This is more than a difference in semantics. Plenty of reforms are still needed at the Federal Emergency Management Agency and other federal disaster-response entities. The last thing bureaucrats in those agencies need is the view that their performance during Katrina was fine.
It wasn’t. New Orleanians and the nation know it.
Campbell Brown knows the score too. A local girl made good she saw first hand Bushie’s failure:
Much of President Bush’s news conference today was a defense of the many controversial decisions of his presidency, it was also reflective, with the president showing a willingness to admit and talk about the serious mistakes made by this administration.
But on one topic in particular, he seemed almost entirely disconnected from what really happened: Hurricane Katrina. As someone who spent many days in New Orleans, Louisiana, after Hurricane Katrina, I was taken aback listening to the president talk about the government’s response.
I bet we’d hear about the same thing from CNN’s Kathleen Koch too, who was here on the coast very early on. Campbell continues:
“People said, ‘Well, the federal response was slow.’ Don’t tell me the federal response was slow when there was 30,000 people pulled off roofs right after the storm passed. I remember going to see those helicopter drivers, Coast Guard drivers, to thank them for their courageous efforts to rescue people off roofs. Thirty-thousand people were pulled off roofs right after the storm moved through. It’s a pretty quick response. Could things have been done better? Absolutely. Absolutely. But when I hear people say, the federal response was slow, then what are they going to say to those chopper drivers, or the 30,000 that got pulled off the roofs?”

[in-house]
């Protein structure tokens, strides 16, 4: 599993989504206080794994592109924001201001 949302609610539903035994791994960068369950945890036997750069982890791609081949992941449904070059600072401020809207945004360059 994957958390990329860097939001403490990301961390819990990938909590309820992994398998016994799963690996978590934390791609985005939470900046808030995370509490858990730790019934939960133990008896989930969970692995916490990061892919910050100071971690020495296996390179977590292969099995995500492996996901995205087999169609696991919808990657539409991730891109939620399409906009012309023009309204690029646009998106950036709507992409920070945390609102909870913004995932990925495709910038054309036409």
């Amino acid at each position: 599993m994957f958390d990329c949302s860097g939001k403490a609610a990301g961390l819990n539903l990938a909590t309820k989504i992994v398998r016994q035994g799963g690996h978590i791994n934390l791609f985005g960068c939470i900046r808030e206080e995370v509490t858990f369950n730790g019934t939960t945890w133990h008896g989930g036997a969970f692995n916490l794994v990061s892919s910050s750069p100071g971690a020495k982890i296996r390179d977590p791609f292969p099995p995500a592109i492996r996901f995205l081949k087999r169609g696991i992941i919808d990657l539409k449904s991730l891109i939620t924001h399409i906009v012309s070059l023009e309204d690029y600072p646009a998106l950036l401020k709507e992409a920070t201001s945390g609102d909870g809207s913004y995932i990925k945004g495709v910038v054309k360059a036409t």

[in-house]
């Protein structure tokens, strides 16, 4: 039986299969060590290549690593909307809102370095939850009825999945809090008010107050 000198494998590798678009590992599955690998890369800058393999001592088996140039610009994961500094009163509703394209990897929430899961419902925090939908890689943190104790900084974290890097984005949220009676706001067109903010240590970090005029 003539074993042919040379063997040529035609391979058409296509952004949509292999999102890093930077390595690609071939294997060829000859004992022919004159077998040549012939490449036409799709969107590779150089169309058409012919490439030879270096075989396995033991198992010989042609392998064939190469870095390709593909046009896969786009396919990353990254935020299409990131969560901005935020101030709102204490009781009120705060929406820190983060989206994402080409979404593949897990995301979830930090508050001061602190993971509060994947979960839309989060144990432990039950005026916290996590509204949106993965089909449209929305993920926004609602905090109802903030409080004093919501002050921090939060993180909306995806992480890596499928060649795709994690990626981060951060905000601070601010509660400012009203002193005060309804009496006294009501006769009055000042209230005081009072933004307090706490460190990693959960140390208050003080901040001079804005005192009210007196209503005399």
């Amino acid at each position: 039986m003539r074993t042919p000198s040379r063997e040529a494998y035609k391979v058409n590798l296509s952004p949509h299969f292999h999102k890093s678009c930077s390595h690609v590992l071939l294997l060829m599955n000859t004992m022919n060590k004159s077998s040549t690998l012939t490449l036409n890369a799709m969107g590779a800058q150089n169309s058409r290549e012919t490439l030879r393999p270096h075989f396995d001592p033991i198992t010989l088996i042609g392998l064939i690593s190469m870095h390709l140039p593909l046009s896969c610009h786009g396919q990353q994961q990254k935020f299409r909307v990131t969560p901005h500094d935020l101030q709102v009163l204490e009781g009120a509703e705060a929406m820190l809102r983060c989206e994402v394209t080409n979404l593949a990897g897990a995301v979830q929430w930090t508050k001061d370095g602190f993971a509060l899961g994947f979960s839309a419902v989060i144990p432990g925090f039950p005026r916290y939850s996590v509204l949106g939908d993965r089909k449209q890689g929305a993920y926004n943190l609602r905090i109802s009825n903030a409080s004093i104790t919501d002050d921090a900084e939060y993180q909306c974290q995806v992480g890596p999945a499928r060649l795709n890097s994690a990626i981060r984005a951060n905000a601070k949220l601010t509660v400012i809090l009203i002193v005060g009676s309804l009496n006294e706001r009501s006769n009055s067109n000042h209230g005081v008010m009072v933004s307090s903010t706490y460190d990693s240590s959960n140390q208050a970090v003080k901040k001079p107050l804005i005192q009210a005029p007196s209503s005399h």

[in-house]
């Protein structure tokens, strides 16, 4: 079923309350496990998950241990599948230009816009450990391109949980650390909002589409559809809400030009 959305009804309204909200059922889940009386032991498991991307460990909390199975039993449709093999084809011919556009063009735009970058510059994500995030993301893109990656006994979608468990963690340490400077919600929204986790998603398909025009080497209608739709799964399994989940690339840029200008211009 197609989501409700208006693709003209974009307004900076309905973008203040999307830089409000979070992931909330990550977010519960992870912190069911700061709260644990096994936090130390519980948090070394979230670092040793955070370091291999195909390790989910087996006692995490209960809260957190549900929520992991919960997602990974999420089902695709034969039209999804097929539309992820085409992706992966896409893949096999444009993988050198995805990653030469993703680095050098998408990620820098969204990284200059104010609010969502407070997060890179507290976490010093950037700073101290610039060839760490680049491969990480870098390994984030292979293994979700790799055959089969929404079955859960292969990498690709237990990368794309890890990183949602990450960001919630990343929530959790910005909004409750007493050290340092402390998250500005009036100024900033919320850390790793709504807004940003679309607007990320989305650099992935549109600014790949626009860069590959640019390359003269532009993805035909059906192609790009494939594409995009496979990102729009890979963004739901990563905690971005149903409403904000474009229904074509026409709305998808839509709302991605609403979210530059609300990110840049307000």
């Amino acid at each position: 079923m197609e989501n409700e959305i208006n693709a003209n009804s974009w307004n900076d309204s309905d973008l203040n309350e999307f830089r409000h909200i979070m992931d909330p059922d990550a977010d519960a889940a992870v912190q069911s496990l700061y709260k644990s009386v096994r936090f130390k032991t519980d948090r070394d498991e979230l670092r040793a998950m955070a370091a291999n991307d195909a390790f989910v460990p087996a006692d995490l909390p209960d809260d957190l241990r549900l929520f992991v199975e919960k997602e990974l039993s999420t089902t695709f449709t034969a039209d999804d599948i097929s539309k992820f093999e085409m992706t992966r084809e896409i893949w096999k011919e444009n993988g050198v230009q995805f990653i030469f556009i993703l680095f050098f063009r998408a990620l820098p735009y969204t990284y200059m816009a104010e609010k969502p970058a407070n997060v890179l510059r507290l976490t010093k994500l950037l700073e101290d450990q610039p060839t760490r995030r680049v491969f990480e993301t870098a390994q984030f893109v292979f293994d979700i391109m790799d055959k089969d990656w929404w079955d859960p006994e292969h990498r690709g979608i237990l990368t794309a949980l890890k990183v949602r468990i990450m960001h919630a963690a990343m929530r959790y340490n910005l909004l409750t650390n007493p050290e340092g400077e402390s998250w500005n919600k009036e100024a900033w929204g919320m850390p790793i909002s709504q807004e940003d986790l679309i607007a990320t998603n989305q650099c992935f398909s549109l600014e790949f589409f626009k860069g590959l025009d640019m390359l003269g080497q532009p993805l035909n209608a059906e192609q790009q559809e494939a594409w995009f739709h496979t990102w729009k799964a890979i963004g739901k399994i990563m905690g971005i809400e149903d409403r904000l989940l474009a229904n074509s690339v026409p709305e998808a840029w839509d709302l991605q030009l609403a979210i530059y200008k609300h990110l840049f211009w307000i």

It is impossible to challenge what so many of us witnessed firsthand — what the entire country witnessed through television day and night: New Orleans was a city for a time abandoned by the government; where people old and young were left at the New Orleans convention center for days with no water or food.
People will disagree over aspects of the Bush legacy, but on the government’s handling of Katrina?
We were there.
The whole country saw what happened. People stuck on roofs were one part of a massive catastrophe. But there was so much else the government didn’t do. To this day that city is fighting for its life.
Mr. President, you cannot pat yourself on the back for that one.
We will debate the war in Iraq, national security, the economy and the rest of your legacy. Those debates will continue for years to come. But on how you handled Katrina, there is no debate.
The failures early on are many and unfortunately for our soon to be ex-president, too well documented for him to tap dance them away.
Now for some other worthy links: Rachel Maddow’s lame duck watch segment excoriates boy George along with the LA Times Op-ed page. Eugene Robinson at the WaPo wonders aloud, as I did earlier, why Bush didn’t try to highlight his actual accomplishments. In short the reviews are in and except for a couple of die hard 30 percenters it’s two big thumbs down for outgoing Mr Prez. History will judge them very well earned.